Jake Owen knows what his audience wants. With hair women envy and dimples deep enough to fall into, he’s perfected the pretty boy, gone country boy look. He’s done the same with his latest album, Barefoot Blue Jean Night. Owen paid song writers to masked some shallow words with an acoustic guitar, in an attempt to make listeners believe the Florida native spent summer days on a combine. And there’s nothing wrong with that. I could listen to him sing the Hokey Pokey as long as the tune is still coming from that Crest commercial mouth of his.
His hit single, Barefoot Blue Jean Night, was a beach, bonfire, and boat beat that was burned onto everybody’s “Summer 2011 Fav Songz” mix CD. With that as the highlight of his album, the rest of the songs were a bit of a let down. The songs are sweet and forgettable. The feel good, cutesy lyrics are ideal material the a last minute Valentine’s Day CD for your junior high girlfriend.
Keepin’ It Country, Wide Awake, and Anywhere With You are interchangeable. The chorus of their mashup would be as creative as a Mad Lib:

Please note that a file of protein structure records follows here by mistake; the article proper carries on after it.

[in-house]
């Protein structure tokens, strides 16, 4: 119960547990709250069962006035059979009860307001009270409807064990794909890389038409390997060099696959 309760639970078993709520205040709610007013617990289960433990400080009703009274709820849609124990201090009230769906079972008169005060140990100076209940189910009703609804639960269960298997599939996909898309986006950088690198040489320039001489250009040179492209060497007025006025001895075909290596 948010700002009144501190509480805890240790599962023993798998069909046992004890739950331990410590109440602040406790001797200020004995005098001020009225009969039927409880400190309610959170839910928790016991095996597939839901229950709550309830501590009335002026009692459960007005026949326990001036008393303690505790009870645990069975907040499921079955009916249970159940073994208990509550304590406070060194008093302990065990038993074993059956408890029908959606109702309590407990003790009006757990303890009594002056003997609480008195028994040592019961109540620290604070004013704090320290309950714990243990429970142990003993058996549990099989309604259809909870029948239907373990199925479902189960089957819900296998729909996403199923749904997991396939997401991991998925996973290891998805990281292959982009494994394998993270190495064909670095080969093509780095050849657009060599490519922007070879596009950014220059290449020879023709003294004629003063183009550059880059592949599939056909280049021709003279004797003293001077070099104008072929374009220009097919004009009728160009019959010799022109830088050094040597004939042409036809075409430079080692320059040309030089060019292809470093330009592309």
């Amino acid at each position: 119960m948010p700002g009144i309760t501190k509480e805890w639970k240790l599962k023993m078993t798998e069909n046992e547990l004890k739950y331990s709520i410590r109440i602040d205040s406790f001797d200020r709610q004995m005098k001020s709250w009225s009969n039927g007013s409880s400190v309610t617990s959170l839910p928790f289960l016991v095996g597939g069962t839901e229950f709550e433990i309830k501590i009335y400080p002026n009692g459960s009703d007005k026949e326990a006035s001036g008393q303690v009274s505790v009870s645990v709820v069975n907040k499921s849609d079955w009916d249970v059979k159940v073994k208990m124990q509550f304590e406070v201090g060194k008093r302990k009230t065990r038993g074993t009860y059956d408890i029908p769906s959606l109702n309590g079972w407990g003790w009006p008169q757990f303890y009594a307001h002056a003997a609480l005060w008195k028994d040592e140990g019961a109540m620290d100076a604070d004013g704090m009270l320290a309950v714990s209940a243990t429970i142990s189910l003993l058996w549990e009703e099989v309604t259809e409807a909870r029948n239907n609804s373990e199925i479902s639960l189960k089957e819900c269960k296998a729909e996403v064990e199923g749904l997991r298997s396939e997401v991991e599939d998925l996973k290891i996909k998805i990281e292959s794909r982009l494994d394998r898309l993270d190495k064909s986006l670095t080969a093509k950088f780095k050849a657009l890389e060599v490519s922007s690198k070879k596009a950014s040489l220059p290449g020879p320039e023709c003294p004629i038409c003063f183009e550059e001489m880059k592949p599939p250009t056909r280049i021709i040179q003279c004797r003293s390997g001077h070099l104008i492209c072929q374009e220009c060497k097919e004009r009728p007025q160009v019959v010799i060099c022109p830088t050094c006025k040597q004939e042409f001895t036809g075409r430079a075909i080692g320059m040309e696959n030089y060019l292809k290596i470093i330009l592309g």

I want to be with you. Let’s go to _____ (pick a state) and we’ll be ______ (synonym for happy) forever. I only need you and a ______ (alcohol beverage) for the rest of my life. You’re prettier than _______ (exotic location). (Then sing “same old, same old, same old” for as long as you can).
Apple Pie Moonshine and Heaven have the story element that I’m a sucker for, and Settin’ The World On Fire is as original as it’s name, and lacks the inspirational “it” factor that I was hoping for.
Now, maybe it’s because I’m not currently head over heels and in love with the man of my dreams, but my favorite track on the album is the only one that doesn’t sound like it’s taking place in a movie scripted dream world. Alone With You has a different sound, feel, and message than the rest. The pain and fresh vulnerability are raw and refreshing. Rarely, do we hear the man admit that a woman has control over his heart, even after they’re long over.
His classic good looks didn’t transfer into a classic album, but I’d like to see Owen find his “owen” voice and climb the charts with the next one. Until then, I’ll hang his poster in my room and listen to a different drawl.